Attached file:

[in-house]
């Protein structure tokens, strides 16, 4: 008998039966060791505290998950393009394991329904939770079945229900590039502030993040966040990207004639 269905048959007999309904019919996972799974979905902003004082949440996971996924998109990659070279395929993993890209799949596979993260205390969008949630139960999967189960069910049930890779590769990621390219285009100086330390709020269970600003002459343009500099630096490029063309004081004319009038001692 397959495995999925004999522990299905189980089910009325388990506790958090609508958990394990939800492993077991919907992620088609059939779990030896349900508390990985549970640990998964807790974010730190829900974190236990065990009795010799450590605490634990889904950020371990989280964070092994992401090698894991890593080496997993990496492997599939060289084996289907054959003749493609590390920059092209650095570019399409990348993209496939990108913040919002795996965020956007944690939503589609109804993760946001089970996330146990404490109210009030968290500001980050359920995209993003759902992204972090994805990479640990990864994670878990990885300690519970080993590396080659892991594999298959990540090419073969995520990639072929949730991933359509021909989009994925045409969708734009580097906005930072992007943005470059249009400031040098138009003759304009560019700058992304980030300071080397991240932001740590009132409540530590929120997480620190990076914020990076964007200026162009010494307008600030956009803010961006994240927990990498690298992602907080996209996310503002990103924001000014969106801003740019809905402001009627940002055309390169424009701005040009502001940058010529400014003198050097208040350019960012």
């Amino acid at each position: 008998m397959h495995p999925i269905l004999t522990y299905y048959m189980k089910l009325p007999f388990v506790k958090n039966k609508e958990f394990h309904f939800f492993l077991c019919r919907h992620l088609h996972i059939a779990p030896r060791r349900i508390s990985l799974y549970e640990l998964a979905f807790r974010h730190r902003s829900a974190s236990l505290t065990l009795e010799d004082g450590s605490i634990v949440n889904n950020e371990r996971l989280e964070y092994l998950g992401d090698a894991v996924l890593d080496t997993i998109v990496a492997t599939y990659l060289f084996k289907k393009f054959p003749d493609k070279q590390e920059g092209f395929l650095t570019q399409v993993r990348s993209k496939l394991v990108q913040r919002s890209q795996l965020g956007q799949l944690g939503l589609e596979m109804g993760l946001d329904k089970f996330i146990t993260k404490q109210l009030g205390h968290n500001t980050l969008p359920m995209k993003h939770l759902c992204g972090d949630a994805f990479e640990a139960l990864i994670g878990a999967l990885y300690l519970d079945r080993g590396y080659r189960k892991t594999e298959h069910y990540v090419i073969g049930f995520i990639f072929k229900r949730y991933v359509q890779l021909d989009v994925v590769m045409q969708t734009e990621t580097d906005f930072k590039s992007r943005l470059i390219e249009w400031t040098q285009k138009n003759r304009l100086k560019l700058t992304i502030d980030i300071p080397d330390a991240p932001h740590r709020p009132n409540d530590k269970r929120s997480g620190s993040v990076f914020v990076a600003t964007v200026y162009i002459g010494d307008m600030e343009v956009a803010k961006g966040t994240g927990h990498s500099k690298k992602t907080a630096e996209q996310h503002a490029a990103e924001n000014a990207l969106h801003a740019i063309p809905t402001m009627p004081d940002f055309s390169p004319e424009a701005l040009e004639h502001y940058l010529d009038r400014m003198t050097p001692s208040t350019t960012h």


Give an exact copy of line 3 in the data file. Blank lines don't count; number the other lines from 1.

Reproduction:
């Amino acid at each position: 008998m397959h495995p999925i269905l004999t522990y299905y048959m189980k089910l009325p007999f388990v506790k958090n039966k609508e958990f394990h309904f939800f492993l077991c019919r919907h992620l088609h996972i059939a779990p030896r060791r349900i508390s990985l799974y549970e640990l998964a979905f807790r974010h730190r902003s829900a974190s236990l505290t065990l009795e010799d004082g450590s605490i634990v949440n889904n950020e371990r996971l989280e964070y092994l998950g992401d090698a894991v996924l890593d080496t997993i998109v990496a492997t599939y990659l060289f084996k289907k393009f054959p003749d493609k070279q590390e920059g092209f395929l650095t570019q399409v993993r990348s993209k496939l394991v990108q913040r919002s890209q795996l965020g956007q799949l944690g939503l589609e596979m109804g993760l946001d329904k089970f996330i146990t993260k404490q109210l009030g205390h968290n500001t980050l969008p359920m995209k993003h939770l759902c992204g972090d949630a994805f990479e640990a139960l990864i994670g878990a999967l990885y300690l519970d079945r080993g590396y080659r189960k892991t594999e298959h069910y990540v090419i073969g049930f995520i990639f072929k229900r949730y991933v359509q890779l021909d989009v994925v590769m045409q969708t734009e990621t580097d906005f930072k590039s992007r943005l470059i390219e249009w400031t040098q285009k138009n003759r304009l100086k560019l700058t992304i502030d980030i300071p080397d330390a991240p932001h740590r709020p009132n409540d530590k269970r929120s997480g620190s993040v990076f914020v990076a600003t964007v200026y162009i002459g010494d307008m600030e343009v956009a803010k961006g966040t994240g927990h990498s500099k690298k992602t907080a630096e996209q996310h503002a490029a990103e924001n000014a990207l969106h801003a740019i063309p809905t402001m009627p004081d940002f055309s390169p004319e424009a701005l040009e004639h502001y940058l010529d009038r400014m003198t050097p001692s208040t350019t960012h």